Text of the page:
The Morals Choice
2004 exit poll, carried out by the National Election
Pool (NEP), asked voters to choose from among seven
issues the one that mattered most in deciding their
vote for president. "Moral values" came in
first by a nose, chosen by 22 percent of the voters,
followed by economy/jobs (20 percent), terrorism (19
percent), Iraq (15 percent), health care (8 percent),
taxes (5 percent), and education (4 percent). The first
place rank of "moral values" is seen by some
as an important source of George W. Bush's increased
vote margin in 2004. Others consider the result more
a fluke in question wording than a finding. Neither
view is correct, based on what we know from many years
of research on survey questions.
First, open questions that require
spontaneous responses, rather than choice among alternatives,
are regarded by some as the gold standard for judging
the importance of issues. This view is not persuasive.
For example, in an experiment published in a 1987
Science magazine article by Jacqueline Scott and
myself, when Americans were asked to name especially
important events of the past half century, they seldom
mentioned the "invention of the computer";
but when that alternative was listed along with the
most frequent open responses (World War II, for instance),
the computer came out on top! Quite likely the invention
of the computer had been outside the frame of reference
for the open question, but was judged to be highly important
once legitimated by being offered as an alternative.
Furthermore, open questions probably
suffer more than closed questions from salience
effects. Forced to come up with a response on their
own, people are apt to be influenced by what they have
heard most recently on television or other news sources,
and Iraq and terrorism have been much more in the news
than the summary phrase "moral values." A
closed set of choices can offer a more even playing
field, provided it does, indeed, include all the main
issues that respondents may wish to consider.
the critical side in evaluating the NEP question, it
is true that the percentages resulting from a list of
alternatives are always a function of the number of
choices and the way they are worded. Results from a
single question can never indicate which issue is "most"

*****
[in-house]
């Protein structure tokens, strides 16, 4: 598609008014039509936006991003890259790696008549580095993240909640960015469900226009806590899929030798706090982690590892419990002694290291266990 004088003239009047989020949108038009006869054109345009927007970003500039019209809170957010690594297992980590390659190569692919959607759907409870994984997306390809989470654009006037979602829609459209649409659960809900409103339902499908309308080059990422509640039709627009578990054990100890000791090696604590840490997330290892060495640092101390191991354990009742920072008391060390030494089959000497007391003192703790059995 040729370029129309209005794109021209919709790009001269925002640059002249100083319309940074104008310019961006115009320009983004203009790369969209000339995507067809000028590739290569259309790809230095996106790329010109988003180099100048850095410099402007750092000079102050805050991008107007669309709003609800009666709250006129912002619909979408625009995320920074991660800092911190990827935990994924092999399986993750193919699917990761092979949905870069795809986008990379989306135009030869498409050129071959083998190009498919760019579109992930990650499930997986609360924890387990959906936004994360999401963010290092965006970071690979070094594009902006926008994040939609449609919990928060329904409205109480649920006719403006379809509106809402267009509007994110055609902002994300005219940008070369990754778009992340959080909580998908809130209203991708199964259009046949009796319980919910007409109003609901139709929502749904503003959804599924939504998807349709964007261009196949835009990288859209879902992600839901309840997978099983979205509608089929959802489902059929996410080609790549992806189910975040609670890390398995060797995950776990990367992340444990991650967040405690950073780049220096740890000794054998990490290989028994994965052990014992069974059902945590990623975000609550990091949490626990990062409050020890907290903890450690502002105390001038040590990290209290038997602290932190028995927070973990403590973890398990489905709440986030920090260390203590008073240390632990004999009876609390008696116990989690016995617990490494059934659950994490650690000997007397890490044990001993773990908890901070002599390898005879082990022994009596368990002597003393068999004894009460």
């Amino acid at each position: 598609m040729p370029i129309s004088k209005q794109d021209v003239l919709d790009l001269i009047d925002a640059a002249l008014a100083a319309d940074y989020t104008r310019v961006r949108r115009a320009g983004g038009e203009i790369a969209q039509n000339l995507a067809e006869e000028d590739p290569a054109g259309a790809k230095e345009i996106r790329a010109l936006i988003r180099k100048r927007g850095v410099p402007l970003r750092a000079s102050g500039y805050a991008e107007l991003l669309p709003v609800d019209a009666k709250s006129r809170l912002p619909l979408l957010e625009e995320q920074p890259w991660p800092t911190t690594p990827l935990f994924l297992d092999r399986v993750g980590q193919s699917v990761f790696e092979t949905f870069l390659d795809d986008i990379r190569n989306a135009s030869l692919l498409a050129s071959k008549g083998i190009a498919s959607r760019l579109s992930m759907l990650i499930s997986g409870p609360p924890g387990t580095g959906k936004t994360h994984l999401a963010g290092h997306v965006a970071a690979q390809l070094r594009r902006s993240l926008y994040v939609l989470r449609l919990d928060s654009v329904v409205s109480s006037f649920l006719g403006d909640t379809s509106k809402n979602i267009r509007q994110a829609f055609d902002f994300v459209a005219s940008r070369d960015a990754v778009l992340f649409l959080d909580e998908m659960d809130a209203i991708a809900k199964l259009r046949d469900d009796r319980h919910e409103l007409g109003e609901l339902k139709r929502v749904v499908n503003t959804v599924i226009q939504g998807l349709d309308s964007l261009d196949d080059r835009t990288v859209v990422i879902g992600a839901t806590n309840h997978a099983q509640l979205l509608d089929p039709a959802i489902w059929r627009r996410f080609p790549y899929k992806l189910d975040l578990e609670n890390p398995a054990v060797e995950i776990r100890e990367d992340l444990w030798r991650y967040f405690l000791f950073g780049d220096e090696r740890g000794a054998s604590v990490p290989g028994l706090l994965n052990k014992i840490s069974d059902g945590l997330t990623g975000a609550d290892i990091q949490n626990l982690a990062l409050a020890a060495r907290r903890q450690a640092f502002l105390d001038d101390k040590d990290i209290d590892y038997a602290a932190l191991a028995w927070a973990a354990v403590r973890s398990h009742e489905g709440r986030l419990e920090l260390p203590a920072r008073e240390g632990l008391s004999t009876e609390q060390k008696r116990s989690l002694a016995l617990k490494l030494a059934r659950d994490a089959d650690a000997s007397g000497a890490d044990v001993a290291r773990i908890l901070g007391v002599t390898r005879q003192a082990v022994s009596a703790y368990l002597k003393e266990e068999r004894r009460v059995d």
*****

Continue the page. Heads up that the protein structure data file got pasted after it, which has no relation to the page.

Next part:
important, and, of course, 22 percent is only slightly
above the percentages shown for several other choices
in the NEP exit poll. Identifying "the most important
issue" is a matter of judgment and should be based
on considering the findings from a number of questions.
There is no quantitative certainty possible as to the
conclusion, and there may well not be any such single
More useful with this exit poll question,
as with all survey questions, is to focus on differences
between key groups. Based on the exit poll data, Bush
voters were much more likely to choose moral values
than Kerry voters: 35 percent to 8 percent. Moreover,
the Los Angeles Times exit poll reported a similar result:
Bush supporters were more than twice as likely as Kerry
supporters to choose "moral/ethical values"
from among twelve alternatives. These differences represent
real findings, worth emphasizing. Whatever "moral
values" means to Bush voters, they saw them as
a great deal more motivating than did Kerry voters.
further objection to including "moral values"
as an alternative in the closed question is that it
does not constitute a "concrete" or "specific"
issue parallel to, say, Iraq or taxes. Whether or not
that is the case-and the single word "Iraq"
is also unspecific-the goal in framing a survey question
is ordinarily to capture words that are meaningful to
people, whether or not all the words are at exactly
the same level of abstraction. To the extent that "moral
values" is meaningful to a substantial number of
Americans in deciding how to vote, it is a legitimate
Of course, it would be informative
if respondents had been probed to find out what they
believed "moral values" to stand for, but
the self-administered exit poll did not do that. We
do know from the Los Angeles Times exit poll that the
alternative "moral/ethical values" was not
only the most frequently chosen at 40 percent, but that
one of the other alternatives was "social issues
such as abortion and gay marriage." The latter
was selected by 15 percent of the sample, and almost
equally by Bush and Kerry voters. Evidently "moral/ethical
values" is regarded as broader and more inclusive
than such specific issues in its appeal to Bush voters.
even if we conclude that "moral values" was
an appropriate alternative to include in a question
about the reasons for Bush's support, and that it reflects
a significant aspect of his support, this does not show
that it contributed to the increase in his popular vote
margin over 2000. Other survey results suggest that
issues falling under the rubric of "moral values"
were about equally important for Bush's support in the
two elections, though we lack additional measures (including
intensity of feelings) that make it possible to estimate
any change in impact between the two elections.
Moral values may have been highly important
to Bush's election in 2004, but not more so than in
2000. Furthermore, the alternative "terrorism,"
which was of course not a possible option in 2000, showed
an even larger difference in ratios than moral values
between Bush and Kerry voters in 2004 (32 percent to
5 percent in the NEP exit poll). It probably made most
of the difference in vote preference between the two
Howard Schuman is a professor and
research scientist emeritus, University of Michigan.
Most of his research has been done through the university's
Survey Research Center. He is the senior author of Questions
& Answers in Attitude Surveys: Experiments on Question
Form, Wording, and Context (1981;1996) and of many other
articles on survey questions.
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